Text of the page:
Special response team provides area law enforcement agencies with another tool

Sonny Long

May 3, 2011 at 12:03 a.m.

Micah Harmon

Micah Harmon

The response team officers gathered and got their marching orders.

Warrants for suspected drug dealers in hand, the group conducted raids on four locations in and around Hallettsville.

The result - nine arrested on felony charges related to drug trafficking.

This action on March 24 was not a drill, but the first use of a newly formed law enforcement tool called the Highway 77 Regional Operations Response Team.

Hallettsville Police Chief Randal Schlauch said the formation of the response team sends a message.

"The local law enforcement community wants to make it clear that the illegal drug trade will not be tolerated in the towns and counties that they serve," said the chief.

Departments represented on SORT include the Hallettsville Police Department, Lavaca County Sheriff's Office, Shiner Police Department, Schulenburg Police Department and Weimar Police Department.

According to the SORT operation manual, the response team was formed to effectively counter increasing occurrences of violent confrontations between police and criminal elements and to address the increasing level of narcotics in the area.

Agencies entered into interlocal agreements to take part in the team.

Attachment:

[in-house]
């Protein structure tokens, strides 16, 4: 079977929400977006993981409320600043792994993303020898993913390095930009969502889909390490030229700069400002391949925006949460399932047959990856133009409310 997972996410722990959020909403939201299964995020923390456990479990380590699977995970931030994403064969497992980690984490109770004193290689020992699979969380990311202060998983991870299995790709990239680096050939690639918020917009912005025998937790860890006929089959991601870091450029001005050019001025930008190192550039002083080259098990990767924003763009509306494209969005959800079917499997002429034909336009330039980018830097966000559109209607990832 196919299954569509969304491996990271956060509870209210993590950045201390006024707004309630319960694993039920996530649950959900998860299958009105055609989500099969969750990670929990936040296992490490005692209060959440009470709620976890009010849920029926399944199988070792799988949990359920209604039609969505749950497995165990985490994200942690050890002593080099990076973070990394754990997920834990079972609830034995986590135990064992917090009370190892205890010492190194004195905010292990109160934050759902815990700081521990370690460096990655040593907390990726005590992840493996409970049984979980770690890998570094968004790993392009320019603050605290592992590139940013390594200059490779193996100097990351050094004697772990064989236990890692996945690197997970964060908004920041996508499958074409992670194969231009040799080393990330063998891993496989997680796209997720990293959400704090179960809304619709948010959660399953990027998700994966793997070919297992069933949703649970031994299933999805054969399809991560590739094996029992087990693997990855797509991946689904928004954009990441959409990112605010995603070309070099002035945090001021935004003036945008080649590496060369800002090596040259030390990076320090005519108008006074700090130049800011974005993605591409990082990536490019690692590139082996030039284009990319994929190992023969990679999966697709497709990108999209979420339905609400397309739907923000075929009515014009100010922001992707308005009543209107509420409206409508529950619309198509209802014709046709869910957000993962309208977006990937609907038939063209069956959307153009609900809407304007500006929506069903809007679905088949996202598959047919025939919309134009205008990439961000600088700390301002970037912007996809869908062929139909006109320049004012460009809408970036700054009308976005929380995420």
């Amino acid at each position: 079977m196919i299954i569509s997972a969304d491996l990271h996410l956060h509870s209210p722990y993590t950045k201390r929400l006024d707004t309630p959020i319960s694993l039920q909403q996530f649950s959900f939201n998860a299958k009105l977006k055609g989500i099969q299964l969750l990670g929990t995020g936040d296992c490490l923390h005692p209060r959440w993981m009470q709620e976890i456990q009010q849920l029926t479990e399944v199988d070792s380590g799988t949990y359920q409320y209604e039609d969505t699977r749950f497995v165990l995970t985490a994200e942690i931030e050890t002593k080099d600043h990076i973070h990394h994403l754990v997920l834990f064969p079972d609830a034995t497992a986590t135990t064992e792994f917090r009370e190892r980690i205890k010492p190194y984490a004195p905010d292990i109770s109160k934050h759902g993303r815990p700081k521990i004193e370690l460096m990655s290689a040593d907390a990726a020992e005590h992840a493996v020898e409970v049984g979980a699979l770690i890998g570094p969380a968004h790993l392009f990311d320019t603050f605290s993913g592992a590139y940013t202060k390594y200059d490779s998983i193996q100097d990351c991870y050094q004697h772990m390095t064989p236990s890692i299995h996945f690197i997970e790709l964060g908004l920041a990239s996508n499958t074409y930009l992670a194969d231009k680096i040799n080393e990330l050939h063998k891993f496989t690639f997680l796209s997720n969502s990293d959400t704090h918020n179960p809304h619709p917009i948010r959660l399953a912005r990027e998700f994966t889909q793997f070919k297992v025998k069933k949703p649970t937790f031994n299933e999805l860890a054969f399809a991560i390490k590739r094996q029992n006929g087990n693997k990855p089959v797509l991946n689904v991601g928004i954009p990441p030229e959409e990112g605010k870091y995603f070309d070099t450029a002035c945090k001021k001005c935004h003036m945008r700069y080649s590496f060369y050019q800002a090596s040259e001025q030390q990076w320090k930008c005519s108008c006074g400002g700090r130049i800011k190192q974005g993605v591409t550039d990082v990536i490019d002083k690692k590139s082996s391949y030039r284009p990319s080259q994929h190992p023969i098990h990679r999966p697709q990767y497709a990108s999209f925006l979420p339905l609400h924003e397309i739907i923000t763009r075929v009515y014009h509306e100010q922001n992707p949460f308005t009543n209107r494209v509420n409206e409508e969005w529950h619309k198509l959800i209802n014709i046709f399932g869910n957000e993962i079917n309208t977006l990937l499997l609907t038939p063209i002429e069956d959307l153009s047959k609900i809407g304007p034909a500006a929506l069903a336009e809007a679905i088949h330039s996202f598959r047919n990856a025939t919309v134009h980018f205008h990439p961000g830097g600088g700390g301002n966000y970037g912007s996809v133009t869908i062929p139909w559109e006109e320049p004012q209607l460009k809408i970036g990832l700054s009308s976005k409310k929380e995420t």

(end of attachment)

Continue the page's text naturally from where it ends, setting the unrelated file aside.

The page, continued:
Lavaca County Sheriff Micah Harmon emphasized the importance of SORT.

"Smaller agencies cannot afford these types of specialized teams on their own because of the expenses involved," Harmon said. "This joint effort between the various agencies gives much needed resources to a large geographical area in the Coastal Bend."

Less than two weeks later, SORT went to work again on an April 5 manhunt.

The team was assembled that day for training when a narcotics courier fled on foot from a Lavaca County deputy and left more than 25 pounds of marijuana in his vehicle.

"We were able to set up a perimeter and after a search with TDCJ dogs and a DPS helicopter, three subjects were taken into custody," he said.


The 12 SORT team members were required to attend a basic special weapons and tactics school that consists of about 60 hours of tactical training, said Hallettsville Police Sgt. Cody Weiser, the team's sniper, who also graduated from the FBI sniper school.

In addition to the special individual training, the team trains together once a month and will receive a week-long refresher course annually.

Harmon said the SORT training has other benefits.

"It also gives the individual officers an opportunity to network with other agency members about crime trends and other activity taking place in the area," he said. "Just like the South Texas Coastal Bend Sheriffs' Alliance, this project shows that the various agencies have a good working relationship and can count on each other in times of need."



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